Building a Trumpian Sea Wall

Building a Trumpian Sea Wall

Trump’s attacks on greenhouse gas regulations will be a major contributor to global warming for the foreseeable future.  This includes stopping improvements in CAFE cleaner car standards.  The EPA is halving the rate of methane leak inspections to save the industry about $400 million a year.  Methane is about 80 times a more potent a greenhouse gas than CO2, on a short term.  Yet last year’s hurricanes cost a huge $340 billion dollars, and hurricane Florence may cost up to $170 billion.  An amazing differential over methane savings of order 1,000.  Since natural gas is now competing with renewables, and methane leaks are considered a main problem for them, why is the industry backing this?

Among the civilization challenging consequences will be sea level rise, from melting glaciers, melting Greenland and Antarctica ice packs, and heat expansion of the oceans. Also, increased sea surface temperatures could lead to stronger and larger hurricanes. The warmer atmosphere leads to greater moisture and rain content, and a warmer North Atlantic creates a high that is blocking Florence from turning Northward.

Update:  A Stony Brook and Lawrence Berkeley National Lab study says that climate change has enhanced hurricane Florence’s rainfall by 50%, and extended its width by 50 miles.

Much more coastal property will have to be protected from storm surge. Instead of leaving it to local projects to protect the coast, we examine a Trumpian wall approach, to build one wall along as much of the coast as possible or needed. (Excuse me, I just caught my tongue in my cheek.)

The money for this project could some day be readily available by diverting funds from Trump’s border wall, to the sea wall.

ICE and the armed forces have finished testing the test border walls near San Diego, and determined that 30 foot border walls are needed. Eventually, 2,000 miles will be covered.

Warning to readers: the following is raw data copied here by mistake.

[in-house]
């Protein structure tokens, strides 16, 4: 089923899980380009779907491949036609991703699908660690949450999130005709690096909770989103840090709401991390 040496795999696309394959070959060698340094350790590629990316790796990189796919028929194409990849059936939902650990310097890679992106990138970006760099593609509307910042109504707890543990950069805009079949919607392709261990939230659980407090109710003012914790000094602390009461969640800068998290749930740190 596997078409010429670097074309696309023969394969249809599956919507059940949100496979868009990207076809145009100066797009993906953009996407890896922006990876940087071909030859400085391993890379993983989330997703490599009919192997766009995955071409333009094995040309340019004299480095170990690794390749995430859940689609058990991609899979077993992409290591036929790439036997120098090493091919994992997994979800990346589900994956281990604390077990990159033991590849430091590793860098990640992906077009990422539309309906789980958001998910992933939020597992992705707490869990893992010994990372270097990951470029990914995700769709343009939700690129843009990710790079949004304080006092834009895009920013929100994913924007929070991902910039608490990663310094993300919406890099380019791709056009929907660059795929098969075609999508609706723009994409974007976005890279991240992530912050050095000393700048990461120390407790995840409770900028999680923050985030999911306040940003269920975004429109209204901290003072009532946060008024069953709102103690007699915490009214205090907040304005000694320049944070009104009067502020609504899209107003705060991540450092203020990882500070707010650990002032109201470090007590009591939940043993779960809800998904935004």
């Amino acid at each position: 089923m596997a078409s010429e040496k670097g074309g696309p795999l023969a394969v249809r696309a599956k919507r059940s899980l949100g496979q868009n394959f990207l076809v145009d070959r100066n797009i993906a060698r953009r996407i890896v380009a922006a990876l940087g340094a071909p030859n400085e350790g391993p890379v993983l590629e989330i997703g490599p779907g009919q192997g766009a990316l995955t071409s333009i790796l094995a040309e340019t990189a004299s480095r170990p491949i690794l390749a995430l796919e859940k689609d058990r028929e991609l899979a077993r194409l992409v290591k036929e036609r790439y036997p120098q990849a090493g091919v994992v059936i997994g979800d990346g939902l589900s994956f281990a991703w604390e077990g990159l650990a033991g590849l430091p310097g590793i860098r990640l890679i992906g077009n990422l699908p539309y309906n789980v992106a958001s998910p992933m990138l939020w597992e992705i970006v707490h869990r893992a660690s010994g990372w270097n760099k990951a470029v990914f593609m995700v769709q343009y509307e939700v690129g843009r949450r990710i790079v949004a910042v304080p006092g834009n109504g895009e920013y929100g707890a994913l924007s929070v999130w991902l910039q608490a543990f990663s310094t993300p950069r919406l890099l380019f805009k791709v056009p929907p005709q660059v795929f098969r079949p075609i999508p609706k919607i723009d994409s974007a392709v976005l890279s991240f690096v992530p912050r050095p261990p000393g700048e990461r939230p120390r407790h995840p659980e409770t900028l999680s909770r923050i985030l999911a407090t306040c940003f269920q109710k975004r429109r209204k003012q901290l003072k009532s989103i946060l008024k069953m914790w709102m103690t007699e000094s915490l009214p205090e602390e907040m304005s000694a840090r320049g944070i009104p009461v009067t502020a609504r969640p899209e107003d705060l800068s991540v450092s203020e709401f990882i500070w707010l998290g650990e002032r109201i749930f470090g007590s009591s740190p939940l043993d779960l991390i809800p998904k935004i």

While storm surge of up to 20 feet is being warned about from hurricane Florence, most of the impinged coast will probably be under less than a 10 foot storm surge. Taking 10 feet as the nominal sea wall height, the funds for a 2,000 mile wall at 30 feet should cover 6,000 miles of a 10 foot storm surge wall. This is because a large cost of the wall will be for the steel and concrete that goes into it.

What is being requested currently is $18 billion for a 1,000 mile wall completion, so the total cost would be expected to be $36 billion.

Twenty-three states have ocean coastal property, so there would be strong bipartisan Senatorial support for the sea wall. Also, beachfront communities contain a lot of wealth, so they also have many Republican representatives, making for bipartisan House support.

The Trump border wall would no longer be needed, since much Mexican, Central American and South American labor would be needed to build the long sea wall. They have also been useful in rebuilding flooded communities.

Trump would be much more celebrated for the needed sea wall, guarding many of our most popular communities, than for a border wall in an empty desert.

But how long is the coastline?, you ask. The lowest figure is 12,479 miles, according to NOAA, as listed in Wikipedia. It gets much longer if you take into account smaller details, but this figure could be nearly correct for a smooth, long range sea wall.  These are ocean coastlines, and do not include the Great Lakes states.

Much of the coast does not have to be protected, since it is not covered by habitation, as in Alaska. Also, much of the coast is not expecting hurricanes. So 6,000 miles should protect the endangered part of the US coast from most hurricanes and storm surge.

California’s long coastline is 840 miles. Florida’s is 1,350 miles. Alaska’s is 6,640 miles. But, by the end of the century, much of Florida will be under water, so we can drop most of that, and much of the Alaskan coast is unoccupied.  That brings the effective coastline down to about 6,000 miles.

It is true that much of the coast is already protected by natural cliffs. Yet many cliffs are topped by the most expensive estates. It is still to be decided by society if these lucky few deserve protections by society, or should pay for their own environmental extravagance by themselves.

To sell this to Trump, we of course have to put a golden plaque on the wall at each major community, at a spot where he or tourists can pose for a scenic photo shoot. The plaque should of course have Donald J. Trump in the largest lettering, and also a phrase like “the longest and greatest wall ever”.

About Dennis SILVERMAN

I am a retired Professor of Physics and Astronomy at U C Irvine. For a decade I have been active in learning about energy and the environment, and in lecturing and attending classes at the Osher Lifelong Learning Institute (OLLI) at UC Irvine.
This entry was posted in Clean Energy, Congress, Donald Trump, Fossil Fuel Energy, Houston Flooding, Humor, Laguna Beach Flood Levels, Sea Level Rise, Summary of Climate Topics for Southern California, Trump on Climate Change, Trump Wall. Bookmark the permalink.

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